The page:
Lazarus and the Rich Man part one

Luke 16:19-21

“There was a certain rich man, which was clothed in purple and fine linen, and fared sumptuously every day: And there was a certain beggar named Lazarus, which was laid at his gate, full of sores, And desiring to be fed with the crumbs which fell from the rich man’s table: moreover the dogs came and licked his sores.”

Lazarus and the Rich Man part one

This is a parable of extremes. For this was not just a rich man this was a very rich man who lived a life of excess. Observe his clothing made of the finest cloth and colored purple, the most expensive dye to use. It was extracted from thousands upon thousand of snails by boiling them in lead vats. So wearing purple as his daily clothing indicates a man of great wealth and also great vanity, such as those Scribes that Jesus condemned in Luke 20:46-47 where he said, “Beware of the scribes, which desire to walk in long robes, and love greetings in the markets, and the highest seats in the synagogues, and the chief rooms at feasts; Which devour widows’ houses, and for a shew make long prayers: the same shall receive greater damnation.”

This man ate each day like it was a feast day, which demonstrates that he had food in excess that was not shared but consumed by him alone.

He also had a gate to his residence which suggests that his property was walled around to protect those things that he had gathered to himself and to isolate himself. We also know that, though Lazarus begged at his gate every day, he never opened the gate to him.

Lazarus was not only a poor man; this was a man who lived a painful, pitiful life every day. His body was covered in open seeping sores. He was lame or at least too weak to walk as evidenced by the fact that he was laid at the gate. This also suggests that, even in such a dreadful state, he had friends who cared enough to bring him daily to the rich man’s gate. He was so weak that he couldn’t even stop the dogs from licking his wounds. On top of this, he was starving to death. He was to the point of asking to eat the same crumbs that the dogs ate from the floor beneath the table.

What a gulf there was between these two men’s standing in society. One was respected, possibly feared, because of his great wealth. He would have had the best seats at banquets and the synagogue. He would have had servants or slaves to do his every bidding. No doubt he was the envy of many in the town.

Lazarus, on the other had was shunned and shut out of most of society. Though he starved, he was not invited to anyones feast. Under the Law of Moses he would be considered unclean and untouchable. He was not only expelled from society but also physically expelled from the village.

Remember that I said he had friends that would daily bring him to the rich man’s gate? Hear these words from Numbers 19:22. “Whatever the unclean person touches shall be unclean, and anyone who touches it shall be unclean until evening.” His helpers, by helping him would also become ritually unclean for that day. Even if they never touched him but only carried him on a may or blanket … by touching what he touched, they made themselves also untouchable until sundown.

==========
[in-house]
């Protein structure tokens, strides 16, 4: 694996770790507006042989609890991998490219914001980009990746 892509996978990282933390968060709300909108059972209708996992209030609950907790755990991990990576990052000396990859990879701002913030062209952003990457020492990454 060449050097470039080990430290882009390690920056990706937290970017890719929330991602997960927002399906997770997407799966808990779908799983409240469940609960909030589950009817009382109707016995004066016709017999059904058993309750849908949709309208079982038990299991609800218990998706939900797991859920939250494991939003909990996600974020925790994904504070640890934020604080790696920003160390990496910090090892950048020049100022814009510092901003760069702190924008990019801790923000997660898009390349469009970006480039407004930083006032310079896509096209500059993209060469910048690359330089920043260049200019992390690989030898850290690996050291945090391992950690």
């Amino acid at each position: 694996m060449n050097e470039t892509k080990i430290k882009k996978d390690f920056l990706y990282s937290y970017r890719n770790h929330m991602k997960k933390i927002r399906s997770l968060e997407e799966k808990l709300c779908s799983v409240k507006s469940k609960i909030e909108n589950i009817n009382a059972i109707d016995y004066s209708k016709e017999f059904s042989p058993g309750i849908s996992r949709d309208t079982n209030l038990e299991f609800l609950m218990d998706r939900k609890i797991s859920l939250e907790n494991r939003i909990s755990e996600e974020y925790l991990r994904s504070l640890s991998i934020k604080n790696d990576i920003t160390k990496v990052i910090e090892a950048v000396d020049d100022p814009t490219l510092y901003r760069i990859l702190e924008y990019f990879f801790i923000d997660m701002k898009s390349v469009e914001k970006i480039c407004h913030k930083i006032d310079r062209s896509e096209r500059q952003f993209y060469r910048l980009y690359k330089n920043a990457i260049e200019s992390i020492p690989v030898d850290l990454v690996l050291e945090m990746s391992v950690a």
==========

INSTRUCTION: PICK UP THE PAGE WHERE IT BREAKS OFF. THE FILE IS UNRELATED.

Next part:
There is much more to this parabel. However I want to stop here and ask an important question, “With whom do you identify in this story?”

  • Are you Lazarus? Are you ill or confirm? Are you an outcast in society? Are you at the poverty level or below? Are you unable to supply your basic needs? If this is you please contact your pastor.
  • Are you the rich man? Do you have more than your basic needs met?  Do you own your own home or property? Are you highly thought of in your community? Do you have a reliable income? Do you have discretionary income? If you have income beyond your basic needs do you spend it on yourself or to assist those in need? If this is you, and this devotion causes you to rethink how your discretionary income is spent, contact your pastor.
  • Are you the friends of the beggar? Are you the primary caregiver of someone else? Do you provide physical or financial aid to those in need? Are you willing to give up your social standing to help someone in need? Are you willing to risk your own health to assist someone in need? If this is you, first of all, thank you. Now, if you would like to expand your outreach or missionary work, contact your pastor.”

Take a moment and consider how you would answer Lord Jesus, if he were to ask these questions.

Father, I admit that I have not always been a good steward with the resources you have given me. Forgive me. Open my eyes and my heart that i might see where my abundance might be used to further your kingdom. Guide me into being a better servant for you. Amen.

All content (except quotations) ©2019 Thomas E. WilliamsOriginally published September 14, 2019

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